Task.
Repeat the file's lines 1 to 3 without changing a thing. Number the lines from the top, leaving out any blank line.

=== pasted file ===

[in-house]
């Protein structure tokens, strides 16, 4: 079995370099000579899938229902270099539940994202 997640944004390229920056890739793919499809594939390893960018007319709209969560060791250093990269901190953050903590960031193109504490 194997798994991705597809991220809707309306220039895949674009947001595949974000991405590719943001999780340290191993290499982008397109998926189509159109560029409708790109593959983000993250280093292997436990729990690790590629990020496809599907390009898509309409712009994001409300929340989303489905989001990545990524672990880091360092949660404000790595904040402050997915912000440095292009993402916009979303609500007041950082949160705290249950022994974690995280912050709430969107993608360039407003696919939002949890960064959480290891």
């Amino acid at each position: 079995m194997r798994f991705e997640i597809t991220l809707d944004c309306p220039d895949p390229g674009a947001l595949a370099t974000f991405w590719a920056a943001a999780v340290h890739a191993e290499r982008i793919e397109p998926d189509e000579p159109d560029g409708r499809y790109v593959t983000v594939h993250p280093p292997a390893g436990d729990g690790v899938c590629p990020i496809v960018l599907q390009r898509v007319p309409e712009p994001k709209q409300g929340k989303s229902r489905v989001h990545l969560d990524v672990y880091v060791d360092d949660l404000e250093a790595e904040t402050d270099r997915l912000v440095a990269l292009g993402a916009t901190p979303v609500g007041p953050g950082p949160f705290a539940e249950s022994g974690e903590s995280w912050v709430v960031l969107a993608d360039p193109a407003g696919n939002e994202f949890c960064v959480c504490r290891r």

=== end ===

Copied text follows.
[in-house]
């Protein structure tokens, strides 16, 4: 079995370099000579899938229902270099539940994202 997640944004390229920056890739793919499809594939390893960018007319709209969560060791250093990269901190953050903590960031193109504490 194997798994991705597809991220809707309306220039895949674009947001595949974000991405590719943001999780340290191993290499982008397109998926189509159109560029409708790109593959983000993250280093292997436990729990690790590629990020496809599907390009898509309409712009994001409300929340989303489905989001990545990524672990880091360092949660404000790595904040402050997915912000440095292009993402916009979303609500007041950082949160705290249950022994974690995280912050709430969107993608360039407003696919939002949890960064959480290891």
């Amino acid at each position: 079995m194997r798994f991705e997640i597809t991220l809707d944004c309306p220039d895949p390229g674009a947001l595949a370099t974000f991405w590719a920056a943001a999780v340290h890739a191993e290499r982008i793919e397109p998926d189509e000579p159109d560029g409708r499809y790109v593959t983000v594939h993250p280093p292997a390893g436990d729990g690790v899938c590629p990020i496809v960018l599907q390009r898509v007319p309409e712009p994001k709209q409300g929340k989303s229902r489905v989001h990545l969560d990524v672990y880091v060791d360092d949660l404000e250093a790595e904040t402050d270099r997915l912000v440095a990269l292009g993402a916009t901190p979303v609500g007041p953050g950082p949160f705290a539940e249950s022994g974690e903590s995280w912050v709430v960031l969107a993608d360039p193109a407003g696919n939002e994202f949890c960064v959480c504490r290891r």